Linked by Thom Holwerda on Fri 18th May 2012 21:54 UTC
Windows A long - very long - blog post justifying all the ideas and choices behind Windows 8. We've all been here before, but it's nice to have it all summed up once again for easy reference in case we hit another yes/no debate on Windows 8 and keyboard and mouse. Anywho, the most interesting bit is that Microsoft has updated the theme of the traditional desktop, flattening it to achieve a very nice look.
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Comment by Fergy
by Fergy on Sat 19th May 2012 06:32 UTC
Member since:

Many reviews were critical of the release because to use it effectively required one of those oft-criticized mice.

Right at the start of the article they are really really trying to convince me that people thought mice were stupid. My first computer was an atari with a mouse and the OS was made for a mouse. This was about 1985 but this 'blog' wants to claim that even in 1990 most people would look down on mice.
My prediction for the article: they want to compare mouse skepticism with touch interface skepticism.

It is a really defense article. They must get A LOT of complaints about W8.
Vista gets the shortest mention and only mentions aero.

Edited 2012-05-19 06:40 UTC

Reply Score: 5

RE: Comment by Fergy
by MollyC on Sun 20th May 2012 17:04 in reply to "Comment by Fergy"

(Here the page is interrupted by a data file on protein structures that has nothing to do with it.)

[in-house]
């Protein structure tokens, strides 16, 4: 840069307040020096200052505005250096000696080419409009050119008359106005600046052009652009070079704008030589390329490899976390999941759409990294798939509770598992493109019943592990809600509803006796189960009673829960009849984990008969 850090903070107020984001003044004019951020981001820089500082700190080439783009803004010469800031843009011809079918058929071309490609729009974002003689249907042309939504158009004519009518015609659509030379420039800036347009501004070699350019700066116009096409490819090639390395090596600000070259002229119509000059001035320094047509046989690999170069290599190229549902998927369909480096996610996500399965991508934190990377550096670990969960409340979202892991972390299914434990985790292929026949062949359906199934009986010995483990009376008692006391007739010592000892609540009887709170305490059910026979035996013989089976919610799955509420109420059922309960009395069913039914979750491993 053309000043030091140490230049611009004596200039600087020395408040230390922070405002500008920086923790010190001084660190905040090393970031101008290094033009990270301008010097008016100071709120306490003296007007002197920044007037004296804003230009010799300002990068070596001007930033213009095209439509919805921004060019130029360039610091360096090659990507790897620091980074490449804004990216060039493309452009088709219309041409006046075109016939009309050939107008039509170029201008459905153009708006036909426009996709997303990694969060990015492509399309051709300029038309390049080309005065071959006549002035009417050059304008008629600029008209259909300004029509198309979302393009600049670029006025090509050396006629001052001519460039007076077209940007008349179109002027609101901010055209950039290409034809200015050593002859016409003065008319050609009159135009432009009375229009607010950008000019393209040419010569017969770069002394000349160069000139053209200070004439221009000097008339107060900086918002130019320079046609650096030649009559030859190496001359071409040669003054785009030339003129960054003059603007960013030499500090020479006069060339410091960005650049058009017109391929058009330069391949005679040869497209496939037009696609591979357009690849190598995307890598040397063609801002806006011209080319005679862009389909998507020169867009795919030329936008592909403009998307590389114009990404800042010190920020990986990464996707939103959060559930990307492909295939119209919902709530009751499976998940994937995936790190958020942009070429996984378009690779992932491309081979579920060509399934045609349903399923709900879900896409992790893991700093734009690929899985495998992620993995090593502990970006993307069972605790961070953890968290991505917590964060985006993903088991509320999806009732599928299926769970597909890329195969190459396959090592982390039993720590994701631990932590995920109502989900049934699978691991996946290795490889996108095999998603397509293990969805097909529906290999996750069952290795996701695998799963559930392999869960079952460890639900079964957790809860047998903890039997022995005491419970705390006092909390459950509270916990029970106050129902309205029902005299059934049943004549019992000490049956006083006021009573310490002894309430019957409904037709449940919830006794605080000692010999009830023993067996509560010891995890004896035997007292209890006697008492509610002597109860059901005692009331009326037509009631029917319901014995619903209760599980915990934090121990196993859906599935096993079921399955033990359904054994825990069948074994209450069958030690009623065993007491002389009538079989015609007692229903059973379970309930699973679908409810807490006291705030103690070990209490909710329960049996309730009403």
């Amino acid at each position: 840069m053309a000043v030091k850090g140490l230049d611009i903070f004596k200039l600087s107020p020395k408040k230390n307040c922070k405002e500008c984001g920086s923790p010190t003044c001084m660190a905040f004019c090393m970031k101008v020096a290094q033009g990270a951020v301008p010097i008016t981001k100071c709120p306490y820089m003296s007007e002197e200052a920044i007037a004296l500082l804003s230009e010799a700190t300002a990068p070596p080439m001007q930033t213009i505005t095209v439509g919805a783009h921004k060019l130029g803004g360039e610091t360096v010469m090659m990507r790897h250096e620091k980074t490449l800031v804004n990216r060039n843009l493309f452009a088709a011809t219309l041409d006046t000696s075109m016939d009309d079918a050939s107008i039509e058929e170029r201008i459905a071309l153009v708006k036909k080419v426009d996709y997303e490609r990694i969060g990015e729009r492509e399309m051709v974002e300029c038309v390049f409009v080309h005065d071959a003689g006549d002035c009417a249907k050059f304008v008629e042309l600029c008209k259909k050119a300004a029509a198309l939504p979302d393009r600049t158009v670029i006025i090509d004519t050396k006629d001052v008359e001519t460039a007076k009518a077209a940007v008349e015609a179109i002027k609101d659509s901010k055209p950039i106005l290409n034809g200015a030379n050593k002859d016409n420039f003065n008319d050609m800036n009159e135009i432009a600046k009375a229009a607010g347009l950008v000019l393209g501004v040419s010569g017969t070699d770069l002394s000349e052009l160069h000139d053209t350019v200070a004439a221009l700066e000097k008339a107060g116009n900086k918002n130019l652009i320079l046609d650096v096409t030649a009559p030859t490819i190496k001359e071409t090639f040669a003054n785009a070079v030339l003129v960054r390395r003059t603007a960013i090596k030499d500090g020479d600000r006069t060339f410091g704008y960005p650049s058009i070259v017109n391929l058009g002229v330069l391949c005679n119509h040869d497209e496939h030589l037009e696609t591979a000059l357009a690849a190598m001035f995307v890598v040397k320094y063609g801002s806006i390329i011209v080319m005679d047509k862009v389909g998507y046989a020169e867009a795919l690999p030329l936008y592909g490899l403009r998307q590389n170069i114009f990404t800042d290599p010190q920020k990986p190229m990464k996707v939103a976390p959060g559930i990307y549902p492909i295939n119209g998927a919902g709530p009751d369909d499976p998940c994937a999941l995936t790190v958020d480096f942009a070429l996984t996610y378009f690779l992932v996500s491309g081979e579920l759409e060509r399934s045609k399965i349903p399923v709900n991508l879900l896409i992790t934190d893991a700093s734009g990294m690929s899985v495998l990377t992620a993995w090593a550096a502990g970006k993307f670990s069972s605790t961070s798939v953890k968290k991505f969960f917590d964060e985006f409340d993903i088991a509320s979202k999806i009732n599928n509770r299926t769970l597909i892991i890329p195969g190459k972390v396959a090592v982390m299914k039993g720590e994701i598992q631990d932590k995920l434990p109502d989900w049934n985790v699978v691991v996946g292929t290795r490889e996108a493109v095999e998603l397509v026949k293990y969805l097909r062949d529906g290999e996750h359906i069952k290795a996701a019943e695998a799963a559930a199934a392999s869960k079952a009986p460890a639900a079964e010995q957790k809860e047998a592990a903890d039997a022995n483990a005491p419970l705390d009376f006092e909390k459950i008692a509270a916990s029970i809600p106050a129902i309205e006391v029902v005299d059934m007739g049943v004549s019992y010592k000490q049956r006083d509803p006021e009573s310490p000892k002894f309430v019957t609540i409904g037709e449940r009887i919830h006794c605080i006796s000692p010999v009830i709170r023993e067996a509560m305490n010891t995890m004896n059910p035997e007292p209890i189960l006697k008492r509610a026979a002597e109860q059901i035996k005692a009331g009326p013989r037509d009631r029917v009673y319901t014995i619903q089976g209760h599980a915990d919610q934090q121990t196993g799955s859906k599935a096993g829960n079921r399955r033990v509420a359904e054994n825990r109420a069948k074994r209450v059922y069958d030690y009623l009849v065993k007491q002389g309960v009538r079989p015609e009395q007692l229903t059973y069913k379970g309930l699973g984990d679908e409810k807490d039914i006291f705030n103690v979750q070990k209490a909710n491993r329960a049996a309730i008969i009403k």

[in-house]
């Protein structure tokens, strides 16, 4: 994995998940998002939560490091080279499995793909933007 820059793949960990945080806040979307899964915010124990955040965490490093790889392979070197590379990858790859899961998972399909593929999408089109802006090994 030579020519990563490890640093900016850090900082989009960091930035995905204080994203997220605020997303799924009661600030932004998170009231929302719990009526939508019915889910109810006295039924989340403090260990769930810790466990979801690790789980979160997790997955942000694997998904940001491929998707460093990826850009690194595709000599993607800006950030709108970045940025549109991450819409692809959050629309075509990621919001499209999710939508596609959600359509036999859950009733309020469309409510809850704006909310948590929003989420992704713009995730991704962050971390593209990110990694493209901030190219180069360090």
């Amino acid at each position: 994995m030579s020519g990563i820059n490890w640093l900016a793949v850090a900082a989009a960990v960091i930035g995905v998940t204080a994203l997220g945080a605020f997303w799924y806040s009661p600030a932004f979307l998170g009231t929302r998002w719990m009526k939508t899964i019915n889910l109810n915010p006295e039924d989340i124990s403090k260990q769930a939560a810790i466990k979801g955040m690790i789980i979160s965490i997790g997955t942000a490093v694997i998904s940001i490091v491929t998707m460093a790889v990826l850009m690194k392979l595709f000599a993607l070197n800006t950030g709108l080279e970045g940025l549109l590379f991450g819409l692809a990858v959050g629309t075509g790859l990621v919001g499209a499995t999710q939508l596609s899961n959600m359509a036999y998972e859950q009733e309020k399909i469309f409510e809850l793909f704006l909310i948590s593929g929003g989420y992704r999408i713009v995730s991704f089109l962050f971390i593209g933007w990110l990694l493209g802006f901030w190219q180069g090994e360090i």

MollyC Member since:

If you're referring to the Atari ST, that's a totally different world than the IBM PC world of that day. In the IBM PC world, there was indeed lots of bashing of mice, guis, etc. Folks in the corporate world and the tech world (as documented in the article that you're denigrating, such as the quote from that self-important blowhard, John C Dvorak) swore that command line based UI was better, and would always be better, end of story.

IIRC, Wordperfect even bet their company on GUI OSes failing (relative to command line based OSes), as when Windows 3.0 came out (the first successful version of Windows), they initially refused to port WordPerfect from DOS to Windows (and refuse to port the Mac version or Atari ST version to Windows). They instead created their own GUI-ified DOS version of WordPerfect that was still a command-line based UI (key codes and whatnot) with a bit of mouse-ability, and tried to push THAT against Windows Word, Ami Pro, etc. Needless to say, it failed; WordPerfect hasn't recovered to this day.

Reply Parent Score: 3